“Cleaning House,” by Daniel Holland
You know those little things in the carpet that try to hide? When you vacuum “hide and seek” becomes “hide and suck.”
If you have a cheap vacuum, vacuuming becomes a hockey game. The goalie is under the mat. The cheaper the vacuum, the bigger the mat. As a kid I used to shoot marbles. Now I shoot particles of grit across the carpet.
Friends, bring over your vacuum. We’ll shoot particles across the carpet. Unless, of course, you have a good vacuum that really sucks. If you do most of the vacuuming in your household doesn’t that make life suck?
Mop spreads its hair to clean the floors. Then Mop splashes into the bucket and out on the yucky floor. Mop washes the floor as a chore of love to clean the walk path.
My shirt needs ironing and so does my life. I need to iron the wrinkles that I put in. Iron smooths the surface of the shirt so that the fibers of shirt cling to me. I place the iron on the edge of the ironing board, but know there is always more to iron.
Dust comes and settles on everything in sight. Could Dust be kind and skip something? No, it will get everything in sight, saying “You, Cleaner, clean me up!”
One windy day, I opened the door to blow away the dust. Instead, I made a dust bowl. So, a-choo!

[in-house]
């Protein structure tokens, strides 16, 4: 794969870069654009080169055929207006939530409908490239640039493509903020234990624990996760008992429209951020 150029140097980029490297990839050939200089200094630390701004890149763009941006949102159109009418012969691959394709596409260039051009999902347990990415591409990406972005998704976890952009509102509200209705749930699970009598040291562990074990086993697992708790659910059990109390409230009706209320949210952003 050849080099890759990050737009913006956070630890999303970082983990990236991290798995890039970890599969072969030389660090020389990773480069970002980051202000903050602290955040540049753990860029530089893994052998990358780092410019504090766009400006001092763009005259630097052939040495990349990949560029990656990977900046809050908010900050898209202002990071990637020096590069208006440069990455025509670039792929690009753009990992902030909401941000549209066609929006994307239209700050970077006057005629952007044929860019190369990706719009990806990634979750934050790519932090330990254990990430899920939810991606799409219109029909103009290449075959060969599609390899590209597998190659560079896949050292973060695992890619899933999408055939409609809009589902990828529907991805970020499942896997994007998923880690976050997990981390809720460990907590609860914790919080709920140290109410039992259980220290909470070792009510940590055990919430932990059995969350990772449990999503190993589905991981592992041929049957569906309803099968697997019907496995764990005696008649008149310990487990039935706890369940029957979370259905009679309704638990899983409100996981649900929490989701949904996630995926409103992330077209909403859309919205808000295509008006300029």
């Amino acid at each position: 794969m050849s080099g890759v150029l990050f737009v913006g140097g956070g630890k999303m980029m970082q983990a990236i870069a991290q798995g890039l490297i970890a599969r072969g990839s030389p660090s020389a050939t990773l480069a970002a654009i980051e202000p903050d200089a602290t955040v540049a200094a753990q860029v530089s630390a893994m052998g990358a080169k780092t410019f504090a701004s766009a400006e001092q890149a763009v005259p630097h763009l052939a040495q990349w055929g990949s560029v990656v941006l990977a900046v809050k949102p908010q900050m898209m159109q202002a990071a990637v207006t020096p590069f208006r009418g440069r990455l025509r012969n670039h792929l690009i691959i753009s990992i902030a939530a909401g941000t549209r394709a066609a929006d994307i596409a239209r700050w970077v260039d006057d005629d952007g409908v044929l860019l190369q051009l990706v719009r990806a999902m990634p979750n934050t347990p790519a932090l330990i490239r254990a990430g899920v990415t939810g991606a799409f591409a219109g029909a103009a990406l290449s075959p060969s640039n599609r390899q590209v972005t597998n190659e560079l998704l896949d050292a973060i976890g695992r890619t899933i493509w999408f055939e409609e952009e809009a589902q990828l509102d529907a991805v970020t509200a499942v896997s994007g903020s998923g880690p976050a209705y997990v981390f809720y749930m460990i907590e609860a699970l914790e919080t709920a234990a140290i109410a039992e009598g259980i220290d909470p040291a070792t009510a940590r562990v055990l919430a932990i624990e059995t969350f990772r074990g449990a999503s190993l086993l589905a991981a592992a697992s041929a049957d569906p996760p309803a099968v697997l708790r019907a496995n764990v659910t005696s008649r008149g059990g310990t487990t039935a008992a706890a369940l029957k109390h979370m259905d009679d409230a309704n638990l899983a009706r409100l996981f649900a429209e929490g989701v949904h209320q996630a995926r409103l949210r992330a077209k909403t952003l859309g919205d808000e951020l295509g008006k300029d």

EMPTYING THE TRASH: A HISTORY
It all started when my Mom handed me my dirty diaper to throw out. The more I grew, the more trash there was to take out. The trash got heavier. Today I hear the familiar words “Do you mind taking out the trash?” No, I do not mind. I was trained to take out the trash.
Trash patiently waits as it gets fuller and fuller. Finally, it needs to be taken on a walk to the garbage can. The garbage can is a haven where trash talks to other trash. The milk container asks the juice container “How are you doing?” The coffee container chats up all the trash with java speed. The snotty nose tissue doesn’t know who to talk to. It feels used and huddles in a bunch on the edge of the trash.
When I open the big door of the refrigerator, everything is cool. But when I open the small door, everything is frigid. The toast says it is popping along. The iron says business is pressing. The hairdryer breezes past. The washer says it feels clean and fresh. The drier tells me it is lonely so I stick in a bunch of clothes. But that only helps for a 20-minute cycle. When I take out the clothes, the drier feels empty.
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